As of my last blog entry, I was waxing philosophical having replaced every single part of my mother-in-laws computer but was feeling confident that putting in a heat sink for the CPU would be the coup de grace. It turns out that I was a tad optimistic—but only a tad.
Sunday afternoon, I installed the heat sink, powered-up, and it booted into BIOS. That wasn't quite as veni, vidi, vici as it sounds. To put in a heat sink, you have to put in the heat sink bracket. This requires removing the motherboard and reinstalling it. Fortunately, what was once an act of dark magic to me has become a piece of cake having done it repeatedly. Repetition is the mother of learning. I seem to have heard that somewhere.
But I booted it, it came up in BIOS, and it stayed there instead of turning itself off in a fit of pique. I then looked at the settings, pressed escape to exit like it told me to, and then—the bastard—told me to power-down and reset the jumper so I could boot for real. This was something of a disappointment in my new motherboard, as the ancient motherboard that I am running Windows Home Server on did not require a jumper reset to boot for real. Oh well.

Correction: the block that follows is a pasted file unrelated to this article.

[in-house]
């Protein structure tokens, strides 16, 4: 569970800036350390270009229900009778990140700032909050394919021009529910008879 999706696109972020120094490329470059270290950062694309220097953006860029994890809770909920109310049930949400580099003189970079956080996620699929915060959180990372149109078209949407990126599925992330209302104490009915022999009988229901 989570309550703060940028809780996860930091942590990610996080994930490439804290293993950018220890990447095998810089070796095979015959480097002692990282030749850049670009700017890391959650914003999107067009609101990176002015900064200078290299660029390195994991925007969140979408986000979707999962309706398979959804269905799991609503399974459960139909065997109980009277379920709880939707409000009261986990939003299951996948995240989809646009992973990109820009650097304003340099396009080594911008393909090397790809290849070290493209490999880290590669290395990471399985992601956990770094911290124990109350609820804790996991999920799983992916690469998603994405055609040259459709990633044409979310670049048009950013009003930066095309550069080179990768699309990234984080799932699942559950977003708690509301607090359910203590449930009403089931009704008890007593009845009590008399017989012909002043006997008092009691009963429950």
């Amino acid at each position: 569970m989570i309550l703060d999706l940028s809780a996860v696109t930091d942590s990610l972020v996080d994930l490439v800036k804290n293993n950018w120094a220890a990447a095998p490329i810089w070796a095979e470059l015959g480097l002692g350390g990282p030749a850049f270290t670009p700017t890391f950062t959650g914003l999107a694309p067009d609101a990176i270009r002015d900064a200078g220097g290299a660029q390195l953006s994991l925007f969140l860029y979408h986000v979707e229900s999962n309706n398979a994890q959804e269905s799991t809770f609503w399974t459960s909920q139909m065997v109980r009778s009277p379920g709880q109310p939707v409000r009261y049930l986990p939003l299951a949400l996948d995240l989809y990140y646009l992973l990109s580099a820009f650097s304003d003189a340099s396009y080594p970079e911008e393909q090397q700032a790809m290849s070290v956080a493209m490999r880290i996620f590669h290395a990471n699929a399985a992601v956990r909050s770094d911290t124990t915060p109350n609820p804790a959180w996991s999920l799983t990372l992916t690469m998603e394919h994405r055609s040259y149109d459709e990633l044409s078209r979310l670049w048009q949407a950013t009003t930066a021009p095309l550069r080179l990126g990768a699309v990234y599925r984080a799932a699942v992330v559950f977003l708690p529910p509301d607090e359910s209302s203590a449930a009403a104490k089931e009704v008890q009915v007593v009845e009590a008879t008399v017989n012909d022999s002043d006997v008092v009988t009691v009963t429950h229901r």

Anyway, I did that, pressed the button on the DVD-ROM drive so that I could put in my Windows install disk, and nothing happened. Nada. Zip.
I came to the conclusion that my DVD-ROM drive was a dud, so I headed over to the Best Buy in Joplin today to get another one. The cheapest they had was over $50.
As we teach our children, "Just say no!"
You can get them for under $20 on the Internet. I will pay a few dollars for convenience, but I decided I could wait a week for $30.
In the meantime, I'd been thinking. I've always been taught never to force anything. This is a good idea in general, but I began to wonder whether in plugging in my power lead on the DVD-ROM I hadn't been firm enough. I went back to my mother-in-law's today and reinstalled the DVD-ROM, this time being a little more firm.
To spare you my rendition of Also Sprach Zarathustra, let me just say that my mother-in-law has her computer up and running again. The power cord is the only part that is the same, but hey, it works.